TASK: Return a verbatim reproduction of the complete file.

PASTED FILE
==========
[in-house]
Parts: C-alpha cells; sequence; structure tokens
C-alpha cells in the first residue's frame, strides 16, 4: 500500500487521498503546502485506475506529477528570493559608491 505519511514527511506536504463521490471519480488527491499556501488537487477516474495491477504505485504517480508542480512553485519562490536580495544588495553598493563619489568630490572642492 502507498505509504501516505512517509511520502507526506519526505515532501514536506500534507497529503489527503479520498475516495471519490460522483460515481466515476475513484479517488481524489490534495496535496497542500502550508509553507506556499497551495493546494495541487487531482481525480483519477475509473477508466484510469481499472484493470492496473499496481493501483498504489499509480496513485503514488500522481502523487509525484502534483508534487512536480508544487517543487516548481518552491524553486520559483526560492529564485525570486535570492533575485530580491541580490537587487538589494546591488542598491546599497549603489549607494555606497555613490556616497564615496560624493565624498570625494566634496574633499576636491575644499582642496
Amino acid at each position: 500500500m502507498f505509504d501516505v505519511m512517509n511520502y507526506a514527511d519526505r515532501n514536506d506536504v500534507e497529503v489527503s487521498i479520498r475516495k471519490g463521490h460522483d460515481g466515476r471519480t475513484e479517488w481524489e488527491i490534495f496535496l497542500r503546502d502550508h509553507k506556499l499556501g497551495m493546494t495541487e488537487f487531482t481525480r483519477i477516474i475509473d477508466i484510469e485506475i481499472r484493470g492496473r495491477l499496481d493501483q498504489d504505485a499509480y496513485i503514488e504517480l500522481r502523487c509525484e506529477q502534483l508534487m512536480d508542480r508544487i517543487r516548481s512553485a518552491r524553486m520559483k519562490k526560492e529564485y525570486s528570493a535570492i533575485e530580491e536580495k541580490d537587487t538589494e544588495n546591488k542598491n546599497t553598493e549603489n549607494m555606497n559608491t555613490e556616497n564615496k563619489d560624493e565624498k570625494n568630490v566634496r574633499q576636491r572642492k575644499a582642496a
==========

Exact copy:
[in-house]
Parts: C-alpha cells; sequence; structure tokens
C-alpha cells in the first residue's frame, strides 16, 4: 500500500487521498503546502485506475506529477528570493559608491 505519511514527511506536504463521490471519480488527491499556501488537487477516474495491477504505485504517480508542480512553485519562490536580495544588495553598493563619489568630490572642492 502507498505509504501516505512517509511520502507526506519526505515532501514536506500534507497529503489527503479520498475516495471519490460522483460515481466515476475513484479517488481524489490534495496535496497542500502550508509553507506556499497551495493546494495541487487531482481525480483519477475509473477508466484510469481499472484493470492496473499496481493501483498504489499509480496513485503514488500522481502523487509525484502534483508534487512536480508544487517543487516548481518552491524553486520559483526560492529564485525570486535570492533575485530580491541580490537587487538589494546591488542598491546599497549603489549607494555606497555613490556616497564615496560624493565624498570625494566634496574633499576636491575644499582642496
Amino acid at each position: 500500500m502507498f505509504d501516505v505519511m512517509n511520502y507526506a514527511d519526505r515532501n514536506d506536504v500534507e497529503v489527503s487521498i479520498r475516495k471519490g463521490h460522483d460515481g466515476r471519480t475513484e479517488w481524489e488527491i490534495f496535496l497542500r503546502d502550508h509553507k506556499l499556501g497551495m493546494t495541487e488537487f487531482t481525480r483519477i477516474i475509473d477508466i484510469e485506475i481499472r484493470g492496473r495491477l499496481d493501483q498504489d504505485a499509480y496513485i503514488e504517480l500522481r502523487c509525484e506529477q502534483l508534487m512536480d508542480r508544487i517543487r516548481s512553485a518552491r524553486m520559483k519562490k526560492e529564485y525570486s528570493a535570492i533575485e530580491e536580495k541580490d537587487t538589494e544588495n546591488k542598491n546599497t553598493e549603489n549607494m555606497n559608491t555613490e556616497n564615496k563619489d560624493e565624498k570625494n568630490v566634496r574633499q576636491r572642492k575644499a582642496a